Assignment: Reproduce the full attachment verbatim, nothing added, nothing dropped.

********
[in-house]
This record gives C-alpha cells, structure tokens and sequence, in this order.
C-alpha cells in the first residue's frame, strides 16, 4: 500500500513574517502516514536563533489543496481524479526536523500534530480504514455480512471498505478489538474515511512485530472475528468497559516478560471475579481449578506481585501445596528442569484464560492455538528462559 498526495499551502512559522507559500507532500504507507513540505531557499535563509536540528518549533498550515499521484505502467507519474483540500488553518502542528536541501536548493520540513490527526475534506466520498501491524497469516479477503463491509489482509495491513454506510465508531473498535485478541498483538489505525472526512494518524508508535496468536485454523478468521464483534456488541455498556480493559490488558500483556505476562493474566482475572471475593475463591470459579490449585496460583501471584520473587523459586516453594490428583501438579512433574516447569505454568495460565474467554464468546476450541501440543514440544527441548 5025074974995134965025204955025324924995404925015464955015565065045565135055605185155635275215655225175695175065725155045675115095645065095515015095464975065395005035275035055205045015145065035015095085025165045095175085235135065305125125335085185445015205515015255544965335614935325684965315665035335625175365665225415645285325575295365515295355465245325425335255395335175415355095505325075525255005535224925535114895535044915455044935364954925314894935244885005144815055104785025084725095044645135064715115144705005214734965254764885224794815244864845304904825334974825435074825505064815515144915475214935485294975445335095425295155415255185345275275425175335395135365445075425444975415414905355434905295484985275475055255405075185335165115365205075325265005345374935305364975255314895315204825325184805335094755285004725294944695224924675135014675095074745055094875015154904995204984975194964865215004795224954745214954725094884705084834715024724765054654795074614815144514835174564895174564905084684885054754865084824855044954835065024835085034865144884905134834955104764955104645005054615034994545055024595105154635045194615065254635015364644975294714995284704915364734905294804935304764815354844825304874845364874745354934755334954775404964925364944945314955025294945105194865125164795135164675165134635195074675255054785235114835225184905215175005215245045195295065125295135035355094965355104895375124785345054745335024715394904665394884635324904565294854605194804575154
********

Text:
[in-house]
This record gives C-alpha cells, structure tokens and sequence, in this order.
C-alpha cells in the first residue's frame, strides 16, 4: 500500500513574517502516514536563533489543496481524479526536523500534530480504514455480512471498505478489538474515511512485530472475528468497559516478560471475579481449578506481585501445596528442569484464560492455538528462559 498526495499551502512559522507559500507532500504507507513540505531557499535563509536540528518549533498550515499521484505502467507519474483540500488553518502542528536541501536548493520540513490527526475534506466520498501491524497469516479477503463491509489482509495491513454506510465508531473498535485478541498483538489505525472526512494518524508508535496468536485454523478468521464483534456488541455498556480493559490488558500483556505476562493474566482475572471475593475463591470459579490449585496460583501471584520473587523459586516453594490428583501438579512433574516447569505454568495460565474467554464468546476450541501440543514440544527441548 5025074974995134965025204955025324924995404925015464955015565065045565135055605185155635275215655225175695175065725155045675115095645065095515015095464975065395005035275035055205045015145065035015095085025165045095175085235135065305125125335085185445015205515015255544965335614935325684965315665035335625175365665225415645285325575295365515295355465245325425335255395335175415355095505325075525255005535224925535114895535044915455044935364954925314894935244885005144815055104785025084725095044645135064715115144705005214734965254764885224794815244864845304904825334974825435074825505064815515144915475214935485294975445335095425295155415255185345275275425175335395135365445075425444975415414905355434905295484985275475055255405075185335165115365205075325265005345374935305364975255314895315204825325184805335094755285004725294944695224924675135014675095074745055094875015154904995204984975194964865215004795224954745214954725094884705084834715024724765054654795074614815144514835174564895174564905084684885054754865084824855044954835065024835085034865144884905134834955104764955104645005054615034994545055024595105154635045194615065254635015364644975294714995284704915364734905294804935304764815354844825304874845364874745354934755334954775404964925364944945314955025294945105194865125164795135164675165134635195074675255054785235114835225184905215175005215245045195295065125295135035355094965355104895375124785345054745335024715394904665394884635324904565294854605194804575154